The first verses about clothing that I ever heard were sung by a gyrating young man on television who was very attached to his blue suede shoes. Soon afterward, in first grade, a sweet nun read our class a poem I remember as "New shoes, new shoes / Red and white and blue shoes / Tell me which would you choose / If you were to buy." Those two takes on shoes, which Charles Simic praises for their "mute patience" in his poem "My Shoes," foreshadowed the diverse approaches to clothing I discovered reading poetry as an adult.

Growing up in a family with two older sisters and a mother who not only paid close attention to clothing styles, but also sewed many of their own outfits, surely heightened my awareness of apparel. I remember my sister Judy clueing me in on how to make my parochial school uniform look "cool"—no mean feat given the required white shirt and mud brown pants and tie—by wearing penny loafers and white socks. Of course, the effect was not as cool as the look attained by the Parisian zazous of the 1940s, who wore white socks and inspired verse. Fortunately for my sisters and me, my mother could affordably indulge our eye for style with her employee discount at our suburban New Jersey branch of Bloomingdale's, where she tracked the marking down of prices with the diligence of a stockbroker waiting to buy low.

Years later, I was happy to carry on the family tradition by providing my own children with a well-used discount on clothing while working as a copywriter for Lands' End. Early in my career there, I had to sell a men's plaid sportcoat that could best be described as, in contrast to Simic's shoes, loud. One art director, seeing me at a loss for words, unhelpfully called it a "horse blanket." To this day I would defy any poet to make that sportjacket's copy "sing."

Given my background, it isn't surprising that the insights into clothing that I came across while reading made a lasting impression. In "The Dawn In Erewhon," a story with characters who spend most of their time joyously naked, Guy Davenport quotes a Russian formalist: "Life flows, Viktor Shklovksy says, in staccato pieces belonging to different systems. And adds: only our clothing, not the body, joins together the disparate moments of life. Clothes are symbols and constitute a system, a language. Clothes say that we reserve to ourselves the symbol of our body as fate." In another story Davenport points out that the Japanese even have a word for one of his character's favorite leather jacket: "wabi, an accustomed and familiar garment, as comfortable as a sock." The "red-haired boy" in Thom Gunn's poem "Black Jackets" feels this same kind of intimacy with his own leather jacket. As he stretches back in a bar with friends he can hear "Leather creak softly round his neck and chin."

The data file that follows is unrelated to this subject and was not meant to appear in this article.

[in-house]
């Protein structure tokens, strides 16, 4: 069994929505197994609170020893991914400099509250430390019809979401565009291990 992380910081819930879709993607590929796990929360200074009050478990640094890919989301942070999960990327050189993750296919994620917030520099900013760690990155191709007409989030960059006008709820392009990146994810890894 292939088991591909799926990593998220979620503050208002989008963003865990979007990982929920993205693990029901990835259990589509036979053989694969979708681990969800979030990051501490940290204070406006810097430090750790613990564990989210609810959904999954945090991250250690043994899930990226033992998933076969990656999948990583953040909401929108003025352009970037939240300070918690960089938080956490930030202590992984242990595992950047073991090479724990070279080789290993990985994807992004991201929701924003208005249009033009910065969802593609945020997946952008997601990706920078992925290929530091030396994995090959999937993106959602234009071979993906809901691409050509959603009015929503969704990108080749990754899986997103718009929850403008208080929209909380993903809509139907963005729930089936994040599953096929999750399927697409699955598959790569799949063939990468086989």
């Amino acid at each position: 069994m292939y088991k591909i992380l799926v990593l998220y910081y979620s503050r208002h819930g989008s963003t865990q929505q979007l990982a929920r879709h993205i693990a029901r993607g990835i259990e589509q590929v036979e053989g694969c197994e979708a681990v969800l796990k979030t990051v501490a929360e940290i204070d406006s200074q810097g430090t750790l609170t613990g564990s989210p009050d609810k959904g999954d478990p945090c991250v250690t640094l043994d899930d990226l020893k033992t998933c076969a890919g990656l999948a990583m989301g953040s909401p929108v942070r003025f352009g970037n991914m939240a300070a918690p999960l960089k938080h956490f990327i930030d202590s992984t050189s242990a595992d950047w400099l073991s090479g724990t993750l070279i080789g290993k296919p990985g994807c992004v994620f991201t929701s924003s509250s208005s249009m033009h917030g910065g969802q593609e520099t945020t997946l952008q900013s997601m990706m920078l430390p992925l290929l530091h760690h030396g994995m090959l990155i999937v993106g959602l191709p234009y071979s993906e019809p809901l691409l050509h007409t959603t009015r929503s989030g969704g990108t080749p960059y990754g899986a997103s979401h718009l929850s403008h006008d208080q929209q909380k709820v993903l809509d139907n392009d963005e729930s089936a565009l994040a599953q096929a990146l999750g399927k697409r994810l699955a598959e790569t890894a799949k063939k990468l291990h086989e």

But what of the charge so often leveled against clothing, and fashion in particular: that it is all vanity? Calvin Trillin, John Updike, and others have poked fun at the excesses of "the rag trade." And yet it's hard to deny the beauty of a Chanel dress, or the elaborate Japanese geisha costumes that still manage to mirror nature, or the truth of this fashion statement by Remy Saisselin in her article "Baudelaire to Christian Dior: The Poetics of Fashion": "...let us admit that a dress may be at some moment of its existence, a poem of form, color and motion, and that at such a privileged instant the dress may transform the wearer into a poetic apparition." Taking this metaphor of dress-as-poem quite literally, Sonia Delaunay designed and wore a dress with the text of a poem by the Dadaist Tristan Tzara sewn right into it.

If you need further assurance that clothing is not frivolous, consider the work of the classics scholar and poet Anne Carson. In a New York Times Magazine profile of her, Carson described seeing Catherine Deneuve playing a philosophy professor in a movie and wearing a sweater just like one of the poet's. The connection led Carson to write a poem/essay on "My Life as Catherine Deneuve." In another poem, "Father's Old Blue Cardigan," she "dives into the mind of her deceased father" by slipping on his blue cardigan. "Sweaters are key," Carson said in the Times. "You inhabit somebody through their sweater."

Of course a more common way to inhabit other people is through their art. So when you come across some of the many poems about clothes, I encourage you to try them on for size.